NJROTC at Brother Martin High School, 1969 – present #BOSH

NJROTC at Brother Martin High School, 1969 – present #BOSH

NJROTC at BMHS

NJROTC

From 2008: Brother Martin High School’s NJROTC Color Guard, awaiting inspection at a drill meet. (Brother Martin High School)

NJROTC was a citizenship program

NJROTC began at St. Aloysius in the 1967-1968 school year. The unit continued in the final year on Esplanade and N. Rampart, then moved to Elysian Fields Avenue. So, when BMHS opened, all sophomores, juniors, and seniors were required to participate in NJROTC. Therefore, this meant taking Naval Science classes and drill.

The Unit

With three classes of 325+ each, the NJROTC Unit was organized as a “regiment”. In my eighth grade year (1971-1972), the regiment consisted of two battalions of four companies each. The following year, the regiment re-organized. Cadets manned two battalions of five companies each.

Regimental Reviews

To appreciate the size of the unit, visualize what you saw at a “Regimental Review”. The events happened on the back practice field. Up front was the regimental staff. A Cadet Commander (who wore five gold bars) led the regiment. An Executive Officer (C/LTCDR), two C/LT staff officers, and a Regimental CPO (C/MCPO) comprised the staff. So, the band stood behind the staff. This was the full band. Freshmen in Marching Band received the blue uniform.

Behind the band were the battalions and the color guard. Each battalion consisted of five companies of 90-100 cadets each. Each battalion had a staff consisting of a commanding officer (C/LTCDR), executive officer (C/LT), two staff C/LTJGs, and a battalion CPO (C/SCPO) So, behind the staff were the companies. Each company was commanded by a C/LT, company executive officer (C/LTJG) and had a company chief (C/SCPO). The Platoons were each commanded by a C/LTJG or a C/ENS) and a company chief (C/CPO)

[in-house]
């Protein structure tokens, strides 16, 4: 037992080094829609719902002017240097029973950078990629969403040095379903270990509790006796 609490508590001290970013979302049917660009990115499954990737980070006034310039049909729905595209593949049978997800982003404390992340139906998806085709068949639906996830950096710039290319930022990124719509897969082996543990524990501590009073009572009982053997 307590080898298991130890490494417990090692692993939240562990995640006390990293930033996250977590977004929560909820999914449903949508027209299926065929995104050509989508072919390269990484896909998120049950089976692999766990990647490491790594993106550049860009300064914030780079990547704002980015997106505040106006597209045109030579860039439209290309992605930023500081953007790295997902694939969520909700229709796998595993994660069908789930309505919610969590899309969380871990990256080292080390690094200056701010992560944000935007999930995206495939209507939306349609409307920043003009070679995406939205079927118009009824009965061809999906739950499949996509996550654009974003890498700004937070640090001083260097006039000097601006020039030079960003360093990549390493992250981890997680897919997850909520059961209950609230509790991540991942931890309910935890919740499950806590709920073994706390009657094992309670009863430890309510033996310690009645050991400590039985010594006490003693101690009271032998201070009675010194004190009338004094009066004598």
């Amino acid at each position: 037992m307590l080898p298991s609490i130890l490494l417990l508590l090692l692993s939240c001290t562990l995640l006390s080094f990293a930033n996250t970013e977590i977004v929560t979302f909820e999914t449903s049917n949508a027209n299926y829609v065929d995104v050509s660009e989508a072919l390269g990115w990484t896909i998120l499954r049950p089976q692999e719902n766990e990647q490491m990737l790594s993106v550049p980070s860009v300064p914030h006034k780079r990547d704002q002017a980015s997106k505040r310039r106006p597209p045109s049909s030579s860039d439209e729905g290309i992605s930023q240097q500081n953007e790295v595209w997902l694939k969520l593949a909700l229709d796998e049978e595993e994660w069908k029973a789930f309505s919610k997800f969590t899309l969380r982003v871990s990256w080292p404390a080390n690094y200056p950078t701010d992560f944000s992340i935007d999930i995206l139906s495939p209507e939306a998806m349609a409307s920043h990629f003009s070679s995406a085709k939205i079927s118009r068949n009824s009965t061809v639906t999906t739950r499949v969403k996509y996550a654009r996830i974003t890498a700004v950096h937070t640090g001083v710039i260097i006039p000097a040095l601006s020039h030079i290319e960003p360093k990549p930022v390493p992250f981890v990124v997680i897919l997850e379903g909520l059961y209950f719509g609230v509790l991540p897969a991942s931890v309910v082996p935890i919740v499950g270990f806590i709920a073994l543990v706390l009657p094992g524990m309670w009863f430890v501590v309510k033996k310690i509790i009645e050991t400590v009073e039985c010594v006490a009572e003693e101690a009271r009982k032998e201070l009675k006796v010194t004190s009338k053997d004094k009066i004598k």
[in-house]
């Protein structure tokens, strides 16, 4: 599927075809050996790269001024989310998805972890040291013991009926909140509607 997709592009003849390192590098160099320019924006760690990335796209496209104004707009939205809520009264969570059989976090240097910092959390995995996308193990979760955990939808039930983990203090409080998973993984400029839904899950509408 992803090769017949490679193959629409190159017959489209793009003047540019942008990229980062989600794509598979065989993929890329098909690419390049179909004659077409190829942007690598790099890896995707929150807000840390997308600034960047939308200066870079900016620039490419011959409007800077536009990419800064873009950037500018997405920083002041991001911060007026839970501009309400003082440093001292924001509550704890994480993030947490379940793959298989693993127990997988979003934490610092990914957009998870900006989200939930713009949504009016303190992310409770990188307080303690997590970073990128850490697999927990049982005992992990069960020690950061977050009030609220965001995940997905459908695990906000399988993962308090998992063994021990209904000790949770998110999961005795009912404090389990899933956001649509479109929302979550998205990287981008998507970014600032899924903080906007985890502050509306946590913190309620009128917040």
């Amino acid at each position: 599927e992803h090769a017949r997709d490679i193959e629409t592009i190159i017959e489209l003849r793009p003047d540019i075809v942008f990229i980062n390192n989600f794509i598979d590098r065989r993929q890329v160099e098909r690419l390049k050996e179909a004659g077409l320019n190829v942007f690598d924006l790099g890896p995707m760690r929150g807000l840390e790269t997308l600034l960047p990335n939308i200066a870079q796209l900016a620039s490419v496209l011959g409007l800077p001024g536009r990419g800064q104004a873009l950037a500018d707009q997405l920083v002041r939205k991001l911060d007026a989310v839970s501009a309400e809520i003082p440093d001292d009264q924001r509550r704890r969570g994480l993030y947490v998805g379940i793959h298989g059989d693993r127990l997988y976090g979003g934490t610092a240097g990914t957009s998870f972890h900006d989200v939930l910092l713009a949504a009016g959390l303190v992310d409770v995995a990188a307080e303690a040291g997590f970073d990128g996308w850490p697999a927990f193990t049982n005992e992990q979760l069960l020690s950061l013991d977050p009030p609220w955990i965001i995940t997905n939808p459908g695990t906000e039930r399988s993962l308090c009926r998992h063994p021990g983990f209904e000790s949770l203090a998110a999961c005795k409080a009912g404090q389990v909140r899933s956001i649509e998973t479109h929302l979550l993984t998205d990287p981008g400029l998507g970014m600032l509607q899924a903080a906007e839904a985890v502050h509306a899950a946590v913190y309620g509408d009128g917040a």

The Color Guard took up a position between the battalions, behind the band. The Drill Team was close to the school building, on the right hand side. This was a Big Deal, in terms of showing off the unit to the Cold War Navy and general public.

Uniforms

All students wore the Navy-style khakis as a daily uniform. Each cadet was issued service-dress blues as well. This uniform consisted of navy blue trousers, white shirt, black necktie, and a navy blue, double-breasted six-button jacket. So, cadets wore a khaki garrison cap on drill days (and for regimental reviews in warm weather). Cover for service dress was a white combination cap.

Officers and chiefs wore their rank insignia on the collars. Senior cadets wore an anchor on each collar, juniors one anchor on the right collar. Sophomores wore no insignia.

Cadets in the unit had the option of wearing Navy-issued khakis, or buying their own uniforms at Perret’s on Royal Street. Therefore, the advantage of buying your own was you could get permanent press. The Navy-issue khakis were all-cotton, and had to be ironed.